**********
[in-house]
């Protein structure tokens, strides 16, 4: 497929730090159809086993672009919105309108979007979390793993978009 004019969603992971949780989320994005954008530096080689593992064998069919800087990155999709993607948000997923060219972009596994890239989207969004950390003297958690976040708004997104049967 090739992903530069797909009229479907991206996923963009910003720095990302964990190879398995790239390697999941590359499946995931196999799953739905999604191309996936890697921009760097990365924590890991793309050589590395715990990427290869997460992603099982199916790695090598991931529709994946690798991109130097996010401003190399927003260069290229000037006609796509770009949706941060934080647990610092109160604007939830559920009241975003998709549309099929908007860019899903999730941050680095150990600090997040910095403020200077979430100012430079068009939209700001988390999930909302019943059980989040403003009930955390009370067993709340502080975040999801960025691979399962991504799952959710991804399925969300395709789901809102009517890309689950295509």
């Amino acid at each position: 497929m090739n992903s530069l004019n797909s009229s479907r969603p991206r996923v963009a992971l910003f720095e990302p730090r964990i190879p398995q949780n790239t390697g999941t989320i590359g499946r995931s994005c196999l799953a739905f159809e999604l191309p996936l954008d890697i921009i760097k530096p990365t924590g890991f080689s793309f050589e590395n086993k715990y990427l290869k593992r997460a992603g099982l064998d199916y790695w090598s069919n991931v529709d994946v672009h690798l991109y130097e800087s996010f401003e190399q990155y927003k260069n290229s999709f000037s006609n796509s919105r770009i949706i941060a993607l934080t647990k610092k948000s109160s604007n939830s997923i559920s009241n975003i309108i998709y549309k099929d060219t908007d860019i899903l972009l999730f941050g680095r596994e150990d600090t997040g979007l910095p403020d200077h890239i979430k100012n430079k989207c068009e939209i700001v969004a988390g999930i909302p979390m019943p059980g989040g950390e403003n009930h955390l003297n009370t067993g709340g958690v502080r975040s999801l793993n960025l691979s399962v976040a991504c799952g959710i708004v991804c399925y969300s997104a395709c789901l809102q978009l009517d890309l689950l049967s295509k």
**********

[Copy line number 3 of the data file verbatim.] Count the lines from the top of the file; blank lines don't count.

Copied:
């Amino acid at each position: 497929m090739n992903s530069l004019n797909s009229s479907r969603p991206r996923v963009a992971l910003f720095e990302p730090r964990i190879p398995q949780n790239t390697g999941t989320i590359g499946r995931s994005c196999l799953a739905f159809e999604l191309p996936l954008d890697i921009i760097k530096p990365t924590g890991f080689s793309f050589e590395n086993k715990y990427l290869k593992r997460a992603g099982l064998d199916y790695w090598s069919n991931v529709d994946v672009h690798l991109y130097e800087s996010f401003e190399q990155y927003k260069n290229s999709f000037s006609n796509s919105r770009i949706i941060a993607l934080t647990k610092k948000s109160s604007n939830s997923i559920s009241n975003i309108i998709y549309k099929d060219t908007d860019i899903l972009l999730f941050g680095r596994e150990d600090t997040g979007l910095p403020d200077h890239i979430k100012n430079k989207c068009e939209i700001v969004a988390g999930i909302p979390m019943p059980g989040g950390e403003n009930h955390l003297n009370t067993g709340g958690v502080r975040s999801l793993n960025l691979s399962v976040a991504c799952g959710i708004v991804c399925y969300s997104a395709c789901l809102q978009l009517d890309l689950l049967s295509k």